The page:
1. Manipulation and Blame
Someone stuck in the Victim, Rescuer, Persecutor game, someone who is obsessed with manipulating others, or someone who is an active addict; they are all looking for someone else to play games with. (Note how the main character is manipulated by the wealthiest woman in town in Empire Falls by Richard Russo). (See relationship triangles page & learn this game).

Stay on the lookout for those who never make statements of responsibility, or those who find comfort blaming everyone else. These are NOT people of substance. Stay alert to your own willingness to be a target for blame.

2. Charm
Run because underneath charm is emptiness and narcissism. Your role will be the boring one of the constant audience; not very engaging for an entire lifetime. Rent the movie Mansfield Park (by a British Female Director of Jane Austen’s Novel which illustrates this point. People allow themselves to be seduced by charm because it’s glorious to leap over awkward beginnings in relationships. In the long run, you will be disappointed.

3. Desperation
No one will be attracted to desperate neediness if they are in their right mind. Give up the Rescuer role, thinking that you will be a good person by fixing them up. Let them hire a therapist instead, where relationship boundaries require them to do 50% of the work. Rescuing is you doing 60-98% of the work-bad idea. A client informed me that Dr. Phil says put out an “I want to be with you” vibe instead of “I need to be with you.”

4. If Heterosexual – Determine their relationship with their opposite sex parent (Freud had a few things right). If a person is gay, it may have more to do with the same sex parent. Check out both relationships to be on the safe side. Extremes such as excessive adoration, disgust, or indifference in parental relationships can be trouble. Basically you want someone who gets along with their parents. The point being that if a son had a hateful relationship with his mother, you may take her place in the future. A good book to teach you how your childhood experience leaks into the present in your partnership is: Getting the Love You Want: A Guide for Couples by Harville Hendrix.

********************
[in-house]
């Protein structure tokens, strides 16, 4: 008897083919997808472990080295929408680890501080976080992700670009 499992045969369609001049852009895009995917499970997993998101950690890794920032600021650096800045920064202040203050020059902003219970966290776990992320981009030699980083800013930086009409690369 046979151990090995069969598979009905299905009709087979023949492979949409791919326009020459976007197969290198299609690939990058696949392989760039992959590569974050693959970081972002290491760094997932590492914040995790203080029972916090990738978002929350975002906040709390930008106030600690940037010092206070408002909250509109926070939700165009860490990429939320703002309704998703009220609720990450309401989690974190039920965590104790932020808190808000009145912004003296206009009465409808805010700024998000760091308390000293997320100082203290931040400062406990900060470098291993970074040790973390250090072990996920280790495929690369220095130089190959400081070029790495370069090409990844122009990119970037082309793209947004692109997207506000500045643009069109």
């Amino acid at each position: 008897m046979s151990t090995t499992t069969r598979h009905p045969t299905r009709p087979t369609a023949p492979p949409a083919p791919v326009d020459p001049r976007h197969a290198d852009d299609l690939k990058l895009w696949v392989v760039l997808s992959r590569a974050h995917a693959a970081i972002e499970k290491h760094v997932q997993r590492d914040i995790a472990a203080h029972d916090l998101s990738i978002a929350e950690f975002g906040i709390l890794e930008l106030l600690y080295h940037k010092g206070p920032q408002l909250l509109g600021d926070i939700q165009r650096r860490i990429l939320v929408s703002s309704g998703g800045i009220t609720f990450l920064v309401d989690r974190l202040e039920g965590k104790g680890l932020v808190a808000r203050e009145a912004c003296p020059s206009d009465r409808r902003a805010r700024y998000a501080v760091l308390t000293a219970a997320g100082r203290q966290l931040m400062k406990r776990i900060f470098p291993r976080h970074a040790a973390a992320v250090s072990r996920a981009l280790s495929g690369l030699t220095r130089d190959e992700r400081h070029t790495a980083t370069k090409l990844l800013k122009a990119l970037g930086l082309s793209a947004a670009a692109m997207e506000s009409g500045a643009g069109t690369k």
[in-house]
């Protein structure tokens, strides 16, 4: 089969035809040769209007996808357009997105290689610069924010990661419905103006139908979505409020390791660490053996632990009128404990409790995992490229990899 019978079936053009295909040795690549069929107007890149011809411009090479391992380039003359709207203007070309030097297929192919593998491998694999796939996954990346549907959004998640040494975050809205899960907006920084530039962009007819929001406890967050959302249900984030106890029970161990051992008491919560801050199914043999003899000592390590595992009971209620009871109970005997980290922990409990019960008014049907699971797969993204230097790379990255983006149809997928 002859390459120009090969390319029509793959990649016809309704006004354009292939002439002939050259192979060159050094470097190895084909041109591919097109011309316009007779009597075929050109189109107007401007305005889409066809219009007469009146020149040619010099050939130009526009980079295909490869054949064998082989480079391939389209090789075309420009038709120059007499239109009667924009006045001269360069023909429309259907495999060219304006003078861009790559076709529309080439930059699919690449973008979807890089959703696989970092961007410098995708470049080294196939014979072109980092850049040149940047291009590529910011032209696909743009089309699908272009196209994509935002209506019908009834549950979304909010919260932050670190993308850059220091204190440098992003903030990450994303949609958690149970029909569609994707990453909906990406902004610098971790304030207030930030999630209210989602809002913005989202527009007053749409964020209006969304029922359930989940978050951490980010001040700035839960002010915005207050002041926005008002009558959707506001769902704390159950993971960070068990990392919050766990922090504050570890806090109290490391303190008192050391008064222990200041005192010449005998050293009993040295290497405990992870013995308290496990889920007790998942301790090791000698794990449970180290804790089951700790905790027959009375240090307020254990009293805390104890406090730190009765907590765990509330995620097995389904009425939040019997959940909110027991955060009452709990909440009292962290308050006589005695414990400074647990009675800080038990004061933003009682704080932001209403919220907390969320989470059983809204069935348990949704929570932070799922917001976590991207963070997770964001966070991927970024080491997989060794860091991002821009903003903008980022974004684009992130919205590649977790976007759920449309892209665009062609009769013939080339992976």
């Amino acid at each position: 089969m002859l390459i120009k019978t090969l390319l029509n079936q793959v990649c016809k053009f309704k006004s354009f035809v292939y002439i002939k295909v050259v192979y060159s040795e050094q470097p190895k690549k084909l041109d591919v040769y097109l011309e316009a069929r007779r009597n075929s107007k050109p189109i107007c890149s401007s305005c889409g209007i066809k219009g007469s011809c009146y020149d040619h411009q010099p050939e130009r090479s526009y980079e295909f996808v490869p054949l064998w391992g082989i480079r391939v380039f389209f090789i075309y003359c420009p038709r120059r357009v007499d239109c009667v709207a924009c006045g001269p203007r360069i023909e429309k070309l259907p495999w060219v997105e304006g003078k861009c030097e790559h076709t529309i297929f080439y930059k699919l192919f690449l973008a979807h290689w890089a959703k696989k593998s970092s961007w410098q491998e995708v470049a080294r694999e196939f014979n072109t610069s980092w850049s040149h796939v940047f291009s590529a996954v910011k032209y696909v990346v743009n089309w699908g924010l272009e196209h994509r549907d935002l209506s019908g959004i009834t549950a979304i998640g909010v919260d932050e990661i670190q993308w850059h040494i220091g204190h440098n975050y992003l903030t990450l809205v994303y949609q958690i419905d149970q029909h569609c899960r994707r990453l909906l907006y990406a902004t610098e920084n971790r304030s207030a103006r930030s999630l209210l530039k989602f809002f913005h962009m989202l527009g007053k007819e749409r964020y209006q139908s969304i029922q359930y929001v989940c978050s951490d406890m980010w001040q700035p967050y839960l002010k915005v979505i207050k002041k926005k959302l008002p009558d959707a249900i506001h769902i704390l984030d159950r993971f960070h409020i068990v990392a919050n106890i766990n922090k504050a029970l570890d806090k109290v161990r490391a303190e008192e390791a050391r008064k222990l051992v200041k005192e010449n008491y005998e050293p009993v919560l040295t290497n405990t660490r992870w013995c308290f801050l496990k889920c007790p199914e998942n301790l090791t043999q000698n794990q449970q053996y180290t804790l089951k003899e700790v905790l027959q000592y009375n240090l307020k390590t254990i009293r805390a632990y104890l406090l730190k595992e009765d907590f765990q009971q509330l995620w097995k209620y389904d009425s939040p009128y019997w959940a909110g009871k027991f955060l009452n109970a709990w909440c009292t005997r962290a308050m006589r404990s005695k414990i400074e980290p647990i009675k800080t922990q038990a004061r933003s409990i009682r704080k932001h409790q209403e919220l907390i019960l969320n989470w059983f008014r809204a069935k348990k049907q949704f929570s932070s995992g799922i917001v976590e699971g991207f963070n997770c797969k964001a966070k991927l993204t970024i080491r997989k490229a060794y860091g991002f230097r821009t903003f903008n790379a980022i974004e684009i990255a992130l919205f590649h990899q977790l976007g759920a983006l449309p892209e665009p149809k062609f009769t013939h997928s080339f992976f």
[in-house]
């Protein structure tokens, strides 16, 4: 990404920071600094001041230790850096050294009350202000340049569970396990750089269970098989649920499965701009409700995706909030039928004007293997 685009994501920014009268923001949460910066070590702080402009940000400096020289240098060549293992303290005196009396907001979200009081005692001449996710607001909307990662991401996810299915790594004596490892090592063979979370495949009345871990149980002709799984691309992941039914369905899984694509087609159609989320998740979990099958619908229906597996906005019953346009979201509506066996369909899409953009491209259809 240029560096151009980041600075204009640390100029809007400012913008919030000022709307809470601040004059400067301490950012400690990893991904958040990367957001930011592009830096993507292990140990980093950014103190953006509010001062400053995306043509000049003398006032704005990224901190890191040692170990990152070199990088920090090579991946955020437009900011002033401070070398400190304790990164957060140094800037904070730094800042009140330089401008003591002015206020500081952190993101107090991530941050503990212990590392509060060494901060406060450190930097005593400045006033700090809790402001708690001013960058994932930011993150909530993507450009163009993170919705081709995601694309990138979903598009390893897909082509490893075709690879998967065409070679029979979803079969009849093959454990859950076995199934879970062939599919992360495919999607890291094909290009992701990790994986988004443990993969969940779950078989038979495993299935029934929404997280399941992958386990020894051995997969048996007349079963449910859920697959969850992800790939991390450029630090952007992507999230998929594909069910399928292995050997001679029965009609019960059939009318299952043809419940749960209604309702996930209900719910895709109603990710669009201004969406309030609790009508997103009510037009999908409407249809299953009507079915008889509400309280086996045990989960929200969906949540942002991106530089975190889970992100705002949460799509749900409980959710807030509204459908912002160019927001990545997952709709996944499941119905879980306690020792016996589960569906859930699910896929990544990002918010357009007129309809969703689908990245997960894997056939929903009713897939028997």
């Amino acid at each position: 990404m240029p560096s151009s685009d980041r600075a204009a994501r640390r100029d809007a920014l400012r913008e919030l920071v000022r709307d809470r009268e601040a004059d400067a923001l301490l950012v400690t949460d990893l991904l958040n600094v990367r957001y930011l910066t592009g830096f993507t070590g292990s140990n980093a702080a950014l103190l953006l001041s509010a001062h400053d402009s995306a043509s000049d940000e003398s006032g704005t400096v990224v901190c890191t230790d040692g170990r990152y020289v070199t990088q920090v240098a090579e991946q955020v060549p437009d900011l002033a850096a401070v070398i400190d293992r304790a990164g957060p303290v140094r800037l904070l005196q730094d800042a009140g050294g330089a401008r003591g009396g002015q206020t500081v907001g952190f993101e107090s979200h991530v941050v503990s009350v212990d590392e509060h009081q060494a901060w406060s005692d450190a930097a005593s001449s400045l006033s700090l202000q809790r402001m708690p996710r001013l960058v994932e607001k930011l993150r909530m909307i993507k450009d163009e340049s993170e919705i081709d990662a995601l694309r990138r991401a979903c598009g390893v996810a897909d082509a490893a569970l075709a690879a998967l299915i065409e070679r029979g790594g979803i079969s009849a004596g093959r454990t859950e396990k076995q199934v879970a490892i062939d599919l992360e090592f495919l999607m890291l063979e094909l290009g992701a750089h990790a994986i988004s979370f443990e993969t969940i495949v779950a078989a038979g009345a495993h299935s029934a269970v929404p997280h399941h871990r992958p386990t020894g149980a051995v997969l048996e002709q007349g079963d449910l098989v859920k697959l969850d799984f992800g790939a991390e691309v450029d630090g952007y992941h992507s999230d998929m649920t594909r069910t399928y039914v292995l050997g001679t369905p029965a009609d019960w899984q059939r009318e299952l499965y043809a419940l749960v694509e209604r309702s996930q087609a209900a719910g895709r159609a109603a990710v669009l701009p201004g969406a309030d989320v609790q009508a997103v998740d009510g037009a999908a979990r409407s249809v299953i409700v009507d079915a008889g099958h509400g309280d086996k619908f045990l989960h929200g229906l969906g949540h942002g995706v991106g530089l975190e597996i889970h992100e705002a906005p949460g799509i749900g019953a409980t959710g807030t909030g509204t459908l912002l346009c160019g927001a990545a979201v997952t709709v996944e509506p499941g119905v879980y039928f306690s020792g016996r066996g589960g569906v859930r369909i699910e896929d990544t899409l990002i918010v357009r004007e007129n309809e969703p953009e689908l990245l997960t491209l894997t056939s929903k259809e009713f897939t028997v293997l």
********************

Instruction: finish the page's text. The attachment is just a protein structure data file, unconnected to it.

5. Never Feel Sorry for Anybody
Nothing good comes from this, erase it from your emotional vocabulary. Feeling sorry for someone is a treacherous place to be because it lacks respect. Respect is more important than love in keeping a long term relationship working. Respect offers more room to not like aspects of someone, it offers the respect of being different. Love too often disguises a desire for a clone.

6. Women, Stop the Myth
Stop the myth that any man is better than none. With or Without a Man: Single Women Taking Control of Their Lives by Karen Gail Lewis, is about single women taking control of their lives.

7. Expectations
The problems with expectations are twofold; you can have too few or too many. It is important to strike a balance. Either of these polarities can get you into trouble. There are three wonderful books that illustrate the problem of too few expectations (look under homework and go to books listed on this web site)

Don’t bury the other person in all your unmet childhood needs. Try to keep your list of expectations from erasing all the possibilities. If the man has a good heart, a good mind, keeps game playing to a minimum and has a decent relationship with his mother, what more could you want?

See the expectations section on this web site.

8. Isolating Behavior
If your new love interest maneuvers you into leaving all your friends behind instead of being interested in meeting them, be careful, something is amiss.

9. Self-destructiveness